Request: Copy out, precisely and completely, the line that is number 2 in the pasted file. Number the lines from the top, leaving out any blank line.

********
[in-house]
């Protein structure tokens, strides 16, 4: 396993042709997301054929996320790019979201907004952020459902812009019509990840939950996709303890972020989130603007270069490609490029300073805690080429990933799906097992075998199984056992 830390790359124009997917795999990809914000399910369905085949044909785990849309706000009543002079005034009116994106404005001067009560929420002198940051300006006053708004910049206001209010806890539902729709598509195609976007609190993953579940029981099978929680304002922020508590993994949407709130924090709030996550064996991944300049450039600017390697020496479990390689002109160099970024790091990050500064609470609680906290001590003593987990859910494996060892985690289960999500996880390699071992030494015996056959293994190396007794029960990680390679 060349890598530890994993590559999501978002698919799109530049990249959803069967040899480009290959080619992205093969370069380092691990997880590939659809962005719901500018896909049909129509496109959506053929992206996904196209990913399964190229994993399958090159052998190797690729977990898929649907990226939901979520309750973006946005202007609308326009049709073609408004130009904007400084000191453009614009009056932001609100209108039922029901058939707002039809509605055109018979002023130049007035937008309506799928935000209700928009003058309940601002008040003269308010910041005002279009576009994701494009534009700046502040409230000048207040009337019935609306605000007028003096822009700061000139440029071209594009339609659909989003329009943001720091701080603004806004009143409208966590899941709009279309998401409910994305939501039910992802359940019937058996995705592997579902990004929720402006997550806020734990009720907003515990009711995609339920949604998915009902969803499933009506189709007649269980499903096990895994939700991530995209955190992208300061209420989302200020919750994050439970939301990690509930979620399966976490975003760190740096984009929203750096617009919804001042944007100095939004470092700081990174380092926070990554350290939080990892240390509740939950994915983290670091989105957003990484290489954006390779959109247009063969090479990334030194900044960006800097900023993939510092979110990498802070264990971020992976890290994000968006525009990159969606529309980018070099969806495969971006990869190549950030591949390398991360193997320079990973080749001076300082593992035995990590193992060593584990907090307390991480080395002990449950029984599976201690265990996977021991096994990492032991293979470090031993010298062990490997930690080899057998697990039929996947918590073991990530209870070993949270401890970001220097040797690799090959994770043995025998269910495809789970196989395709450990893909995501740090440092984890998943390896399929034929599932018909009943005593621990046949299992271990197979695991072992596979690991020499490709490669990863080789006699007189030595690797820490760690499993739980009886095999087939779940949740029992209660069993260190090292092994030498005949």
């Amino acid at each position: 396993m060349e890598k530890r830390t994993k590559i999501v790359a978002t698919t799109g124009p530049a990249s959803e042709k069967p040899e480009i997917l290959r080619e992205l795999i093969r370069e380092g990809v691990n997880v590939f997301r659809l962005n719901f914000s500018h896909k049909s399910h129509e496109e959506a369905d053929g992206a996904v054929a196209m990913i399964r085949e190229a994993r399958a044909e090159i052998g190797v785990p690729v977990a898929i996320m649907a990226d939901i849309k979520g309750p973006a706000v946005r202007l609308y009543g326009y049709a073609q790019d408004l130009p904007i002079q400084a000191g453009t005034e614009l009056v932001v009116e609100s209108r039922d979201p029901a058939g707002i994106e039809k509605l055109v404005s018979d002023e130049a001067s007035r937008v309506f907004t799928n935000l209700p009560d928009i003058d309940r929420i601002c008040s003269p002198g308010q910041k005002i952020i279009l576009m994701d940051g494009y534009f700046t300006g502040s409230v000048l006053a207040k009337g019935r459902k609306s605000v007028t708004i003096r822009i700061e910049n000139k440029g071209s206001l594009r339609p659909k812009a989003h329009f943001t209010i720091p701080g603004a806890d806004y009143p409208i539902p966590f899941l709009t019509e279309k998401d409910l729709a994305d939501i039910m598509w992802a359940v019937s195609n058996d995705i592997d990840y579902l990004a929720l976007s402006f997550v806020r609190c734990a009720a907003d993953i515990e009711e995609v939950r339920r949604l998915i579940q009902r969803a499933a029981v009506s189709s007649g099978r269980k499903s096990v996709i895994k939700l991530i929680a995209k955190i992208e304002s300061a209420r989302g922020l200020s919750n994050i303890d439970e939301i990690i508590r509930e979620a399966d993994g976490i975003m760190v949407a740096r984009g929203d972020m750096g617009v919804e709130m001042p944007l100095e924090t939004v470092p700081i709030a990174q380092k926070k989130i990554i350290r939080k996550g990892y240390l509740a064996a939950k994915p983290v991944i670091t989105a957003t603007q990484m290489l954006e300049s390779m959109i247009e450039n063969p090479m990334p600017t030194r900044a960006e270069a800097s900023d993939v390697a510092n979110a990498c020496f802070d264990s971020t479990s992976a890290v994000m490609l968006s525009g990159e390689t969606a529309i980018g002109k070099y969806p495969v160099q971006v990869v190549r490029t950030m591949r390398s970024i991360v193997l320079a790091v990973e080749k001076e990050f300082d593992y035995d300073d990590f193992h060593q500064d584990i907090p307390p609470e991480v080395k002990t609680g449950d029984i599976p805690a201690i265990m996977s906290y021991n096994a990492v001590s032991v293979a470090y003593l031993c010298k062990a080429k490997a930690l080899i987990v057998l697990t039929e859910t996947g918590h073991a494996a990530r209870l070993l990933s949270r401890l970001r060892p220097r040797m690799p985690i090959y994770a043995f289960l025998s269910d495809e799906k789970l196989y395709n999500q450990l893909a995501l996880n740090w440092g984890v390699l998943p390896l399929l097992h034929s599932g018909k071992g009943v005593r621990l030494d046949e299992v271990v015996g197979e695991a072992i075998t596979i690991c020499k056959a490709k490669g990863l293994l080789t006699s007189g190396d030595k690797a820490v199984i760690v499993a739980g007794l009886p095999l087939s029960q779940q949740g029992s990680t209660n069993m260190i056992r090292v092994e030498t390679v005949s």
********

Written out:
């Protein structure tokens, strides 16, 4: 396993042709997301054929996320790019979201907004952020459902812009019509990840939950996709303890972020989130603007270069490609490029300073805690080429990933799906097992075998199984056992 830390790359124009997917795999990809914000399910369905085949044909785990849309706000009543002079005034009116994106404005001067009560929420002198940051300006006053708004910049206001209010806890539902729709598509195609976007609190993953579940029981099978929680304002922020508590993994949407709130924090709030996550064996991944300049450039600017390697020496479990390689002109160099970024790091990050500064609470609680906290001590003593987990859910494996060892985690289960999500996880390699071992030494015996056959293994190396007794029960990680390679 060349890598530890994993590559999501978002698919799109530049990249959803069967040899480009290959080619992205093969370069380092691990997880590939659809962005719901500018896909049909129509496109959506053929992206996904196209990913399964190229994993399958090159052998190797690729977990898929649907990226939901979520309750973006946005202007609308326009049709073609408004130009904007400084000191453009614009009056932001609100209108039922029901058939707002039809509605055109018979002023130049007035937008309506799928935000209700928009003058309940601002008040003269308010910041005002279009576009994701494009534009700046502040409230000048207040009337019935609306605000007028003096822009700061000139440029071209594009339609659909989003329009943001720091701080603004806004009143409208966590899941709009279309998401409910994305939501039910992802359940019937058996995705592997579902990004929720402006997550806020734990009720907003515990009711995609339920949604998915009902969803499933009506189709007649269980499903096990895994939700991530995209955190992208300061209420989302200020919750994050439970939301990690509930979620399966976490975003760190740096984009929203750096617009919804001042944007100095939004470092700081990174380092926070990554350290939080990892240390509740939950994915983290670091989105957003990484290489954006390779959109247009063969090479990334030194900044960006800097900023993939510092979110990498802070264990971020992976890290994000968006525009990159969606529309980018070099969806495969971006990869190549950030591949390398991360193997320079990973080749001076300082593992035995990590193992060593584990907090307390991480080395002990449950029984599976201690265990996977021991096994990492032991293979470090031993010298062990490997930690080899057998697990039929996947918590073991990530209870070993949270401890970001220097040797690799090959994770043995025998269910495809789970196989395709450990893909995501740090440092984890998943390896399929034929599932018909009943005593621990046949299992271990197979695991072992596979690991020499490709490669990863080789006699007189030595690797820490760690499993739980009886095999087939779940949740029992209660069993260190090292092994030498005949």